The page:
Israel says Iran spied on nuclear inspectors 20 years ago

Israel’s Prime Minister Naftali Bennett attends a cabinet meeting at the Prime Minister’s office in Jerusalem, May 15, 2022. Israel said on Tuesday May 31, 2022 it has proof that Iran stole classified documents from the the UN atomic energy agency nearly two decades ago and used them to conceal its nuclear activities from international inspectors. (Abir Sultan/Pool via AP)

JERUSALEM — Israel said Tuesday it had evidence that Iran stole classified documents from the UN’s atomic energy agency nearly two decades ago and used them to cover up its nuclear activities. to international inspectors.

The documents appear to show that Iran was spying on the inspectors and trying to anticipate and respond to any allegations of wrongdoing, but they do not appear to contain any evidence that it was pursuing nuclear weapons. The release came as Israel pressed the United States and other world powers not to reinstate a tattered nuclear deal with Iran.

Israeli Prime Minister Naftali Bennett distributed the documents to the media. His office said they came from a trove of Iranian nuclear records seized by Israel in 2018 but had not previously been made public. The Wall Street Journal first reported on the documents last week, saying it had obtained them from “a Middle Eastern intelligence agency” in a country opposed to Iran’s nuclear program.

Bennett said he was sharing the documents in response to remarks by Iranian Foreign Minister Hossein Amirabdollahian at the World Economic Forum in Davos, Switzerland, who called the allegations “lies”. The foreign minister pointed to previous occasions when Israel issued dire warnings – which did not materialize – that Iran was on the verge of developing nuclear weapons.

“Spread lies? Come on. I hold the proof of your lies here in my hands,” Bennett said in a video released to media. The Persian-language documents, which could not immediately be authenticated, appear to be marked with official stamps, some bearing the word “secret”.

“After Iran stole classified documents from the UN atomic agency, Iran used that information to figure out what the atomic agency hoped to find, then created covers and hid evidence to escape to their nuclear probes,” Bennett said.

Iran has always insisted that its nuclear program is for purely peaceful purposes. US intelligence agencies, Western countries and the International Atomic Energy Agency have said Iran had an organized nuclear weapons program until 2003.

Israel sees Iran as its biggest threat and has violently opposed the 2015 nuclear deal signed by Iran and world powers, saying it does not contain enough safeguards to prevent Iran from developing weapons capability or to deal with other Iranian military threats in the region. He hailed the Trump administration’s decision to unilaterally pull out of the deal, causing it to collapse, and opposes US efforts to revive the deal.

Israel is widely considered the only nuclear-weapon state in the Middle East. He has never publicly admitted to possessing such weapons.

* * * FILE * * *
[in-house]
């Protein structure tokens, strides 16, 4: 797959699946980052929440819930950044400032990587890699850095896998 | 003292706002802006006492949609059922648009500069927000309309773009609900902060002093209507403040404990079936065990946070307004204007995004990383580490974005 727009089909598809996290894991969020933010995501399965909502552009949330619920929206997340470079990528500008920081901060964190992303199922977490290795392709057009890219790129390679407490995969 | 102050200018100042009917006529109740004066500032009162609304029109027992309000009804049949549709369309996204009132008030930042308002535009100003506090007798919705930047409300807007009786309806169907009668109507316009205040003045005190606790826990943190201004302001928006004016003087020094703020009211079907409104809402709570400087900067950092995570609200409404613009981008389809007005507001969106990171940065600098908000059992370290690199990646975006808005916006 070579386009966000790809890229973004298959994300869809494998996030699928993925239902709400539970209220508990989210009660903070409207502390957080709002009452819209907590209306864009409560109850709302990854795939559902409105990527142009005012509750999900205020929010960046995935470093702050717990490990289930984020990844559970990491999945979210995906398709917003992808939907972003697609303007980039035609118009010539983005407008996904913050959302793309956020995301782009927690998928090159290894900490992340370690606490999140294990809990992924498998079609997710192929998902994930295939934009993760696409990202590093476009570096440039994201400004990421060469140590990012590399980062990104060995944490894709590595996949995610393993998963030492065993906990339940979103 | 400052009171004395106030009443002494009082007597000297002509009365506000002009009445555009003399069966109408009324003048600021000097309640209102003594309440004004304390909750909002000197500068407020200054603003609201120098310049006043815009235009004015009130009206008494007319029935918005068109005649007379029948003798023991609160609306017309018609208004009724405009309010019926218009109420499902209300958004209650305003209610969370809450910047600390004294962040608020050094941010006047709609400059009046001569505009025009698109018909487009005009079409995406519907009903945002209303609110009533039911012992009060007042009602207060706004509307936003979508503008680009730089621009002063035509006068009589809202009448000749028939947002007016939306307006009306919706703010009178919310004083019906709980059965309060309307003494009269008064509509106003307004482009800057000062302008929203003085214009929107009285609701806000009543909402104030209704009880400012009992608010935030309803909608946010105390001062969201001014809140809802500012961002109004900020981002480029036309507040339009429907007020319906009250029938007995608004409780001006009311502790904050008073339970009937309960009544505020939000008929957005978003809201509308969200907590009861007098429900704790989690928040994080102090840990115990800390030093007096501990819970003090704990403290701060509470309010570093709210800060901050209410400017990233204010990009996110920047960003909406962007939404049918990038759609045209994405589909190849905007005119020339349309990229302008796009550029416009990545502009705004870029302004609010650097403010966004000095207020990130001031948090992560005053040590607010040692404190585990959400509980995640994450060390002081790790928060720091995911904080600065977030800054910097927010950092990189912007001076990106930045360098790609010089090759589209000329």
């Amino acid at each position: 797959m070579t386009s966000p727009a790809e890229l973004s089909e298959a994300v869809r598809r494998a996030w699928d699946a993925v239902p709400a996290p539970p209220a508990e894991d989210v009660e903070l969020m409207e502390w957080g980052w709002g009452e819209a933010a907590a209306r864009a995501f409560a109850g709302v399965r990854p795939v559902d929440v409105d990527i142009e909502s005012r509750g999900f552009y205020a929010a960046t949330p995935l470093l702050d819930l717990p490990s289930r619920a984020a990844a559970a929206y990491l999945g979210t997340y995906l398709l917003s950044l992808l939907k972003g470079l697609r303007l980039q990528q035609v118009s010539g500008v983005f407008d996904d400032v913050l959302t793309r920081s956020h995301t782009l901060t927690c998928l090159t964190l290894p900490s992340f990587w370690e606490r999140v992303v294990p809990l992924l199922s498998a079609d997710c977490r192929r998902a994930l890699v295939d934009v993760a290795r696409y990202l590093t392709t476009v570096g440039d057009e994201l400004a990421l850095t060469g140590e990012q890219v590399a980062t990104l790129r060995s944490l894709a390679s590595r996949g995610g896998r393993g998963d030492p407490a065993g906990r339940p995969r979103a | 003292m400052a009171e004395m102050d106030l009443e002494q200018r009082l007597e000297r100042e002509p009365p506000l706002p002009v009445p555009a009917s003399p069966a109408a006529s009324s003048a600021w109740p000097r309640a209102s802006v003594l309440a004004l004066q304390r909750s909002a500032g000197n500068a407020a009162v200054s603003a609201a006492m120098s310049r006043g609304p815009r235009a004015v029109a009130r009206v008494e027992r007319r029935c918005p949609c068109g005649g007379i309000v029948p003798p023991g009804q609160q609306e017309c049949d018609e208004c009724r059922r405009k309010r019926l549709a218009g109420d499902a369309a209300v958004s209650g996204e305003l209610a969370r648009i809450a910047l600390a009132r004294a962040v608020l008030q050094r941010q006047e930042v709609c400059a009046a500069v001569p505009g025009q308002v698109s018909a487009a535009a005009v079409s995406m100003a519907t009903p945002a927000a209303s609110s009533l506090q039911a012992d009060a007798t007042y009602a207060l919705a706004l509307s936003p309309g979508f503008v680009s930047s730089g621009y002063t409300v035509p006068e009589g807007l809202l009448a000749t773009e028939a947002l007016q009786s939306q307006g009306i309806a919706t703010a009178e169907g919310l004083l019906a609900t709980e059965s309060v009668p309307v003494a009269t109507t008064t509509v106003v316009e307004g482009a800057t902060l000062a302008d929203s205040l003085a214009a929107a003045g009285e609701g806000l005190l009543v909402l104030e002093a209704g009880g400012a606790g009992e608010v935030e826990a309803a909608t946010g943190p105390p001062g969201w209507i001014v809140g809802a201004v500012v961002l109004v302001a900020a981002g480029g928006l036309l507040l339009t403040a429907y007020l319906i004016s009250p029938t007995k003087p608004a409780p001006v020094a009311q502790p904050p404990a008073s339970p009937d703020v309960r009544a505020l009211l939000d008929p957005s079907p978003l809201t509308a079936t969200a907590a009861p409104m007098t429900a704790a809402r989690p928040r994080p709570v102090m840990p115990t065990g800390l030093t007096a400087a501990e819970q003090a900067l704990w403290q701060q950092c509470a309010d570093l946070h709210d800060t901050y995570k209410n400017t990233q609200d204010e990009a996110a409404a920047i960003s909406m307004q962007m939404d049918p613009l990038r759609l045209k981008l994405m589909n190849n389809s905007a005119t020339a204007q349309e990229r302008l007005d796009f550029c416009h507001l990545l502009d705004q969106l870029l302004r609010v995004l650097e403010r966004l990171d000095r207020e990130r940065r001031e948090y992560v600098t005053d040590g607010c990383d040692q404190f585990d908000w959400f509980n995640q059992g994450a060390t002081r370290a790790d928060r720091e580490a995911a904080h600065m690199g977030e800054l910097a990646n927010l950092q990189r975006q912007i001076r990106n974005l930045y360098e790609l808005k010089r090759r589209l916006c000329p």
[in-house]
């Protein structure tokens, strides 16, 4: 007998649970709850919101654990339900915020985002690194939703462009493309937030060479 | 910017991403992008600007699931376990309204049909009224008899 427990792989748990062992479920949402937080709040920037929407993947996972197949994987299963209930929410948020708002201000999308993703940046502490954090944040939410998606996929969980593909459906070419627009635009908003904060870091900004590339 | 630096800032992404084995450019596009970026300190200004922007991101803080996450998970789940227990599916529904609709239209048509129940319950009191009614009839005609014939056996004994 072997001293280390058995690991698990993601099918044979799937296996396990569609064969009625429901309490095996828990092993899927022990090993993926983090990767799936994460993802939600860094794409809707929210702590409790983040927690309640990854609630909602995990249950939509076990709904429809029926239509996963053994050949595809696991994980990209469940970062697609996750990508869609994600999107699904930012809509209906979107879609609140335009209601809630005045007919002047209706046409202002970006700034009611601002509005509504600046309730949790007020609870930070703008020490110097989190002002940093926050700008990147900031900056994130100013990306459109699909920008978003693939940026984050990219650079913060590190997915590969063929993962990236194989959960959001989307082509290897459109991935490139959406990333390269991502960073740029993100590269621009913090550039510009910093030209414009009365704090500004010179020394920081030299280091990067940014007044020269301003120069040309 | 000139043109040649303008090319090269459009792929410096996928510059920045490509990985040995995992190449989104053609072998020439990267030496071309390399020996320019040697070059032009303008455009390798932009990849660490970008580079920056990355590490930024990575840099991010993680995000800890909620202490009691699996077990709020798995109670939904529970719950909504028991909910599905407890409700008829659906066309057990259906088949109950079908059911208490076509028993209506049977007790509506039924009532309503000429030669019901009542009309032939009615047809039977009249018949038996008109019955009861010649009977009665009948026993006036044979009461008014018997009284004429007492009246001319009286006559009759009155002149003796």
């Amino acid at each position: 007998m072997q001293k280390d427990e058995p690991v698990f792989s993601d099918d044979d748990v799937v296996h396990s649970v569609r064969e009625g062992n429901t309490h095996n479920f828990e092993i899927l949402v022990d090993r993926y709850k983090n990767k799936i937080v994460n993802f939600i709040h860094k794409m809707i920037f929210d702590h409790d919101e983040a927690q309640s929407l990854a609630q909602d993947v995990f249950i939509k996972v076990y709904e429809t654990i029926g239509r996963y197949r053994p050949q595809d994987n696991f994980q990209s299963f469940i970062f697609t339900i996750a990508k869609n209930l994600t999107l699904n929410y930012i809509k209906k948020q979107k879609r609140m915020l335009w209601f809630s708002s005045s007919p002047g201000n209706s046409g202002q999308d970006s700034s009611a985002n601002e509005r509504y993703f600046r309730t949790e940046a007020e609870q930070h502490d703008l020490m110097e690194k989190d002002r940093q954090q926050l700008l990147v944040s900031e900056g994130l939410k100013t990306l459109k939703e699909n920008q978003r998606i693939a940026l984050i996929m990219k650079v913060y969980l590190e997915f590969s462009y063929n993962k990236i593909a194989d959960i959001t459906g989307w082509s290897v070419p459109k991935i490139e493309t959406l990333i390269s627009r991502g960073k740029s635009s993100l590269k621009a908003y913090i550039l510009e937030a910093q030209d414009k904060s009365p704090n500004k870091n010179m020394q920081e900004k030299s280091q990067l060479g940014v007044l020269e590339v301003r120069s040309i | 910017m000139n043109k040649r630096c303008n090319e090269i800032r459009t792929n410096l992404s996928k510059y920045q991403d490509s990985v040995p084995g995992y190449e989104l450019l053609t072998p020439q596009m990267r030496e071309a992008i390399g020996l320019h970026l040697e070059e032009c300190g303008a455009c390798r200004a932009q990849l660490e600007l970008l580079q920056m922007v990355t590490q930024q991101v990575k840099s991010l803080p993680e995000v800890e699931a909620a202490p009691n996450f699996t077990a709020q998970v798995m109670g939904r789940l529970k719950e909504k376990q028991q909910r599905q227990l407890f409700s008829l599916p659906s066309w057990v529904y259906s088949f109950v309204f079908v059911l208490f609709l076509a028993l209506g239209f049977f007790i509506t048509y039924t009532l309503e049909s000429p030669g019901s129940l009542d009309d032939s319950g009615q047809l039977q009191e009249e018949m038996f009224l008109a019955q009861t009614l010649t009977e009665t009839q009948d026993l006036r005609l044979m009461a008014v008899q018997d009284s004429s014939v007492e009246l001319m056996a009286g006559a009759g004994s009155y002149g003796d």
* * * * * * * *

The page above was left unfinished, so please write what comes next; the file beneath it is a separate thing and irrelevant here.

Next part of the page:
One of the documents shared by Israel, an alleged Iranian memo from 2004, says “27 pages of classified IAEA documents” are being sent to prepare for an inspection of Iran’s Arak heavy water nuclear reactor. The reactor produces plutonium as a by-product, which can be used for nuclear weapons. The memo says the documents were “obtained using intelligence methods.”

Another purported Iranian intelligence memo, from 2006, offers a translation of a “highly confidential agency report” on a “green salt” project. The United States said the “Green Salt Project” was an Iranian plan to link various components of a nuclear weapons program, including uranium enrichment, high explosives testing and a re-entry vehicle of missiles.

In one set of documents, an Iranian official asks in handwritten notes that the liquidation date of a company that operated the Gachin uranium mine be changed from 2001 to 2003. The official writes that the atomic agency will ask questions about it, saying “we have to hurry.”

The Wall Street Journal, citing unnamed intelligence officials, said the change allowed Iran to tell the IAEA that work on the mine before 2003 was done by a private company under the auspices of the IAEA. Iranian Atomic Energy Agency, when in fact the mine was operated by the Ministry of Defense as part of a potential nuclear weapons program.

The Biden administration says it is making a last-ditch push for a deal that would lift sanctions on Iran in exchange for limits and monitoring of its nuclear activities. The inspections would probably be carried out by the IAEA.

Since the deal failed, Iran has resumed key aspects of its nuclear program, including enriching uranium beyond the limits set out in the deal. Israel’s defense minister recently claimed that Iran was only weeks away from producing enough enriched uranium needed to make a bomb.

Rob Malley, the US envoy to the talks, admitted last week that the chances of success were “slim”. But he said the administration still believed Iran’s nuclear program posed less of a threat inside a deal than outside.

Yoel Guzansky, senior researcher and Iran expert at the Israel Institute for National Security Studies, said the leaked documents were likely aimed at influencing the United States as it tries to strike a new deal. But he said it probably wouldn’t have much of an impact.

“People understand what the threat from Iran is,” he said. “They understand that Iran has been lying, cheating and hiding for years. I don’t think that comes as a surprise to anyone, so I don’t see any long-term effect of these documents.”

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